Alberto is an engineer and hydrologist at Cemig, a Brazilian power company headquartered in Belo Horizonte, the capital of the state of Minas Gerais, and is currently starting a PhD work at the Federal University of Minas Gerais (UFMG). His PhD project involves also collaboration with three other organizations in Europe, strongly involved in Hepex: Irstea (France), Deltares (The Netherlands) and ECMWF (UK). He was recently visiting these organizations and, when he came to France, I took the opportunity to ask him some questions:
Maria-Helena Ramos: In a few words, how do you describe the Brazilian electric system?
Alberto Assis dos Reis: Currently, the system has an installed capacity of about 152 GW, the largest in South America, and it is essentially hydrothermal, with a great part of hydraulic generation (nearly 65% of domestic supply). In fact, Brazil has an electric matrix that is predominantly of renewable sources (74.6% of the electricity of domestic supply), including an important share of biomass (from sugar cane) and wind power. By 2024, it is expected that hydropower and biomass relative part will slightly decrease, although they will remain important sources of power generation. Wind power and solar power are expected to increase their part in the Brazilian electricity generation in the near future.
Today, the system is regulated by the “Operator of the National Electricity System” (ONS), which is a non-profit private entity created in 1998. The ONS is responsible for the coordination and control of the generation and transmission installations in the National Interconnected System (SIN). The SIN comprises the electricity companies in the South, South-East, Center-West, North-East and part of the North region, including Cemig, the company I have been working for since 2002.
MHR: How important are streamflow forecasts to the management of hydropower production in Brazil?
AAR: Brazil has a large capacity for water storage; I think it is one of the greatest, if not the greatest, in the world. The inflows to hydroelectric plants have a considerable weight in the planning of the operation of the electrical system, as well as a large weight in the energy price setting in the short term market, the SDP – Settlement of Differences Price.
The calculation of the SDP is based on what we call MCO – Marginal Cost of Operation, which is limited by a minimum and a maximum price, both set annually by the NEEA – National Electric Energy Agency (in Portuguese, Agência Nacional de Energia Elétrica, ANEEL). The MCO is obtained from computer models run by the ONS. These models optimize the system’s operation, solving the hydrothermal dispatch problem in Brazil.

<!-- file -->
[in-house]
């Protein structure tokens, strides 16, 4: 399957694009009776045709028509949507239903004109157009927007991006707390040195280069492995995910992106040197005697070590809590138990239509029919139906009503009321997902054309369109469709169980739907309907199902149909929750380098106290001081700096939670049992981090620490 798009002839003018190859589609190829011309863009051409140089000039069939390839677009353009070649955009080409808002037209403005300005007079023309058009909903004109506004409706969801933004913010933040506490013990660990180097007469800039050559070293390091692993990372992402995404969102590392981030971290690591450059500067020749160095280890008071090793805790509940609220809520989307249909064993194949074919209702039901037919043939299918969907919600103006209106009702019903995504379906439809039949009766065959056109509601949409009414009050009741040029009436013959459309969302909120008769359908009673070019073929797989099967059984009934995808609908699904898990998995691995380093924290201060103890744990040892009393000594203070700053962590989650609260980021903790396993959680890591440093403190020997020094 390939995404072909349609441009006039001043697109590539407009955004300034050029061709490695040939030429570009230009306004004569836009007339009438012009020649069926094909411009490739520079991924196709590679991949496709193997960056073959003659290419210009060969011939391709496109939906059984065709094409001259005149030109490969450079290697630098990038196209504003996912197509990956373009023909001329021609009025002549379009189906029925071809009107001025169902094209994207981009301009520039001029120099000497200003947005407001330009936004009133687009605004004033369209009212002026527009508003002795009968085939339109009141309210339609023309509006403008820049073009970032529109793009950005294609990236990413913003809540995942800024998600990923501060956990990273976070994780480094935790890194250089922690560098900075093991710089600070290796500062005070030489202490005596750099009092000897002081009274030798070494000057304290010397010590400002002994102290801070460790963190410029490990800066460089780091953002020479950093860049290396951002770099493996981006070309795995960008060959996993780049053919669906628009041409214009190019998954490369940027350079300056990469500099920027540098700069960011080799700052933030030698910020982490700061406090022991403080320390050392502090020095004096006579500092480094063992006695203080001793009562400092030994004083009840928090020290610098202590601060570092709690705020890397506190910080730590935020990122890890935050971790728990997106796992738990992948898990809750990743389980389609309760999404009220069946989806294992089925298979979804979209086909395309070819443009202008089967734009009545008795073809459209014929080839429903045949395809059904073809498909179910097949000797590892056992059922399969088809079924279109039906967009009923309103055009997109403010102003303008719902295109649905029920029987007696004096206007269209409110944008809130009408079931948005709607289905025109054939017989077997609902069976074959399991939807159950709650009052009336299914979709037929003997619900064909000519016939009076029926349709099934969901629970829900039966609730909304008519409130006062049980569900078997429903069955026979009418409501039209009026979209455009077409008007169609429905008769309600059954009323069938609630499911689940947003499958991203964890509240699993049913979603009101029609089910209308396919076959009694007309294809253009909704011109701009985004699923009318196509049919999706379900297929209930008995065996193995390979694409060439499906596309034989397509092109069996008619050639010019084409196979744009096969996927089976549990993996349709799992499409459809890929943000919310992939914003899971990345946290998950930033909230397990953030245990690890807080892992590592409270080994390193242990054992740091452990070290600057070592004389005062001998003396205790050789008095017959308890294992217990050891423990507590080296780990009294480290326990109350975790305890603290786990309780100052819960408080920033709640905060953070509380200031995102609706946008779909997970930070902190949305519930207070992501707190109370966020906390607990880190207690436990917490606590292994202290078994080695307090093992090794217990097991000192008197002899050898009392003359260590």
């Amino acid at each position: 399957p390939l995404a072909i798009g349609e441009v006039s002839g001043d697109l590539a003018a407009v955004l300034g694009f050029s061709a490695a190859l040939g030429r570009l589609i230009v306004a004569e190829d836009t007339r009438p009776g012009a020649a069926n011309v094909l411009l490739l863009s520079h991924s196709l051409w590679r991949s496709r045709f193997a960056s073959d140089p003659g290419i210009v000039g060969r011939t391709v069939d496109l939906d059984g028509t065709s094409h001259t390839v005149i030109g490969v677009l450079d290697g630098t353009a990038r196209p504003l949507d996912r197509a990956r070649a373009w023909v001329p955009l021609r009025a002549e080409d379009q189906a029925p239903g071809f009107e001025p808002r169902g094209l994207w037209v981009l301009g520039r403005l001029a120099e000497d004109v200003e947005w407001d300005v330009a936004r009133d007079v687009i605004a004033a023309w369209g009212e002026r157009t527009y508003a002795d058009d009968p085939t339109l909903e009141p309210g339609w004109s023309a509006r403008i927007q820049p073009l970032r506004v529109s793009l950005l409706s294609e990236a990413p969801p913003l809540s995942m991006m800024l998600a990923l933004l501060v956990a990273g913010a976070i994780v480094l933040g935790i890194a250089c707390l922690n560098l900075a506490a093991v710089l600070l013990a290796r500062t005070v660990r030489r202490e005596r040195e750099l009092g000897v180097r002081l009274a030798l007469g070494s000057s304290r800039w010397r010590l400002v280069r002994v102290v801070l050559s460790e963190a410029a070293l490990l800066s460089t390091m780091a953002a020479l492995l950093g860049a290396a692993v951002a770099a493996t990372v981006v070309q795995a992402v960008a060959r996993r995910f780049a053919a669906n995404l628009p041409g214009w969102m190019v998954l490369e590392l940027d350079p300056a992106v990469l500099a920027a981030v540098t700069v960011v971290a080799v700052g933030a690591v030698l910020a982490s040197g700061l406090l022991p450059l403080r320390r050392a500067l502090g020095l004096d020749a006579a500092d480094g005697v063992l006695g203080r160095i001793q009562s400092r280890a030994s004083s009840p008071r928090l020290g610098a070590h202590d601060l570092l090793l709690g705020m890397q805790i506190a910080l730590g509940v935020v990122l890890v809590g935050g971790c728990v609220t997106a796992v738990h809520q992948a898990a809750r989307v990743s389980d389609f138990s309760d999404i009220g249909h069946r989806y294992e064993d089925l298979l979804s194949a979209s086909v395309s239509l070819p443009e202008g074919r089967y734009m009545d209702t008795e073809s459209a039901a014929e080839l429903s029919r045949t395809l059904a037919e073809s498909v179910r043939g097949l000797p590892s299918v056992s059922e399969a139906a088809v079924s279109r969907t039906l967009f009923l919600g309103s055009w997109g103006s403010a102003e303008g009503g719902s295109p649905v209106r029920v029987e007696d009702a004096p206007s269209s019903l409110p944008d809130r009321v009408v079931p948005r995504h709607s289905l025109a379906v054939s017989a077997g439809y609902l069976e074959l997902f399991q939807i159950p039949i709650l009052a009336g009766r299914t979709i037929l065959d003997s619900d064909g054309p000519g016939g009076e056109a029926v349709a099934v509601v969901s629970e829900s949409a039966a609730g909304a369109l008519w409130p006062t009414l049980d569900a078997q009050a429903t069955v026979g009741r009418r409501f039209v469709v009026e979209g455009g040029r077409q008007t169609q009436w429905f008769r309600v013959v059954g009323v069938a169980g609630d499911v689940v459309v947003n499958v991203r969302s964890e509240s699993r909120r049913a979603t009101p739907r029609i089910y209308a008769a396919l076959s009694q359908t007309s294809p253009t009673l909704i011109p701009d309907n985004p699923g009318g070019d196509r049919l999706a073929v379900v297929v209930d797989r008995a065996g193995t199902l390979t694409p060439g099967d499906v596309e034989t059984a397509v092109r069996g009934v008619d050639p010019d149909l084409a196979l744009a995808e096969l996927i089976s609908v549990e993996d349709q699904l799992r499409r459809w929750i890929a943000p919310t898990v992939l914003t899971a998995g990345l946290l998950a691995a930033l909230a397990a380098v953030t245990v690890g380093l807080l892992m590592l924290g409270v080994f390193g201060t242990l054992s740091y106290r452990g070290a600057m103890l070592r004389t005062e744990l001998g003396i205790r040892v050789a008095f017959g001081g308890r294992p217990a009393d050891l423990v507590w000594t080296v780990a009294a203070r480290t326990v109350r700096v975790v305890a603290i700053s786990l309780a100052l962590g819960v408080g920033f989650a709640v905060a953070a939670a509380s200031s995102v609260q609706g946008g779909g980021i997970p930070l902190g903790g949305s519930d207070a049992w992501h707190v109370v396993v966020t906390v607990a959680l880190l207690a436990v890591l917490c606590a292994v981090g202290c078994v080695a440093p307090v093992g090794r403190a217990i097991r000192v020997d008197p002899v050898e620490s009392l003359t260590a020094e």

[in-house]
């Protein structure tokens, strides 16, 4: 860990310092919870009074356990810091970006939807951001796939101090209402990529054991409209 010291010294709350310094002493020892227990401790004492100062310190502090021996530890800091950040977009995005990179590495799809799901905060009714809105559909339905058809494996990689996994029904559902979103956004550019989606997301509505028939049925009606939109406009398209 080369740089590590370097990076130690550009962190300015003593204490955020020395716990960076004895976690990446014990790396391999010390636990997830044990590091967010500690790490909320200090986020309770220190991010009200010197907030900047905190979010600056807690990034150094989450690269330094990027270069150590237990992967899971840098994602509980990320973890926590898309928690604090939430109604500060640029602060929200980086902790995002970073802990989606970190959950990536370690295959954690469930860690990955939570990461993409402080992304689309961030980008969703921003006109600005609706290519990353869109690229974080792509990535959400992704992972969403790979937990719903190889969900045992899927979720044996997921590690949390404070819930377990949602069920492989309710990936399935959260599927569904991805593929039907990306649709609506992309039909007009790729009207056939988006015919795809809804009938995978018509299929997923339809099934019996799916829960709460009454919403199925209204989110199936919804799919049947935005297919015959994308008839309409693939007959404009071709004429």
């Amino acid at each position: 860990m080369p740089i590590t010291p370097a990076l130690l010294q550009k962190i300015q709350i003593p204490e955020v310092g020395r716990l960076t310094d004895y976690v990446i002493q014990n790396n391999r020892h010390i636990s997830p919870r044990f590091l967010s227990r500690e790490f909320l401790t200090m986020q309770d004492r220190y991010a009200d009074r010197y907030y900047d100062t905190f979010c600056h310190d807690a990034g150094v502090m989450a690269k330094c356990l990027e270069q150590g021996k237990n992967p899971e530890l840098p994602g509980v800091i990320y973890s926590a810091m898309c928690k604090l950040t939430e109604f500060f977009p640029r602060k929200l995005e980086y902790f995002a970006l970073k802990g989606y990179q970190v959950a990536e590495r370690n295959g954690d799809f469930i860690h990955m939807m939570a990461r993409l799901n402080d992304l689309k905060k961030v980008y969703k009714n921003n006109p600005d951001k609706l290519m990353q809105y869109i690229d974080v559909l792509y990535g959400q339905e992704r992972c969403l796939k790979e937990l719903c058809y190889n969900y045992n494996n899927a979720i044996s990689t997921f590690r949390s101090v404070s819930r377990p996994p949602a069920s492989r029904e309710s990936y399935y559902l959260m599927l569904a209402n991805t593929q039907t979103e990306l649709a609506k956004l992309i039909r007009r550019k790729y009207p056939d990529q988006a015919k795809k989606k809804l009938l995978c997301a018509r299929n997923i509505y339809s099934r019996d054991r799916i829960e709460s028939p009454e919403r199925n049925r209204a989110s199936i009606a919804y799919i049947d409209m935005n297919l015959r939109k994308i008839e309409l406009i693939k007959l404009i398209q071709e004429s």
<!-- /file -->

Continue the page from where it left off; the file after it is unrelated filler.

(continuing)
These models run once a week, every Thursday, with flow forecasts. Forecasts are issued on a weekly basis for the first five weeks and on a monthly basis for the next months. Currently, hydrologic models are used for the first week, ARMA models are used for the following weeks, and synthetic flow series are generated for up to 5 years, based on historic flow records from 1931 to today.
Streamflow flow forecasts and reservoir levels are variables with a strong role as price definers. It is estimated that they account for about 60% of the price definition. It is thus important to have hydrologic forecasts of good quality when taking decisions on selling and buying energy in the market.
MHR: Why have you decided to do a PhD work on ensemble forecasting?
AAR: It is a long story! At Cemig, we have been working on the development of robust seasonal forecasting system for several years. Our aim is to have an efficient operation of the hydropower plants with state-of-the-art products. We have been using medium-range ensemble weather forecasts (up to 15 days) and the ESP (Ensemble Streamflow Prediction) technique with a hydrological model operated in house, calibrated for a large set of catchments in Brazil.
As you know, the operationalization of hydrologic ensemble modeling is a fairly laborious activity to perform manually, because it means repeating several times the data collection activities, the preparation of files for models and their application in hydrological models. We have thus put efforts into the development of tools to automate this process. Since 2014, in collaboration with Deltares and LACTEC, we have the FEWS-Cemig system running, now in operational mode, over 40 operational centers of water forecast.
I have been involved in this project since the beginning and now that everything is running more or less automatically I have more time to spend on experting the forecasts. This means that I have more ideas on how to improve them! I am curious to know if we can improve our systems and make even better forecasts. I am also interested in running a seamless forecasting system, from short- to long-range forecasts in a coherent, and unique, framework.
That’s why I decided to do a PhD work: to explore further techniques to improve the quality of the forecasts in a seamless system and evaluate its impact on the management of hydropower reservoirs. I think this can be a great advantage for us, at Cemig, opening up a range of potential applications as a support tool for decision in the Brazilian scenario of water modeling.
Thank you, Alberto, for this interview and all the best for this exciting PhD work!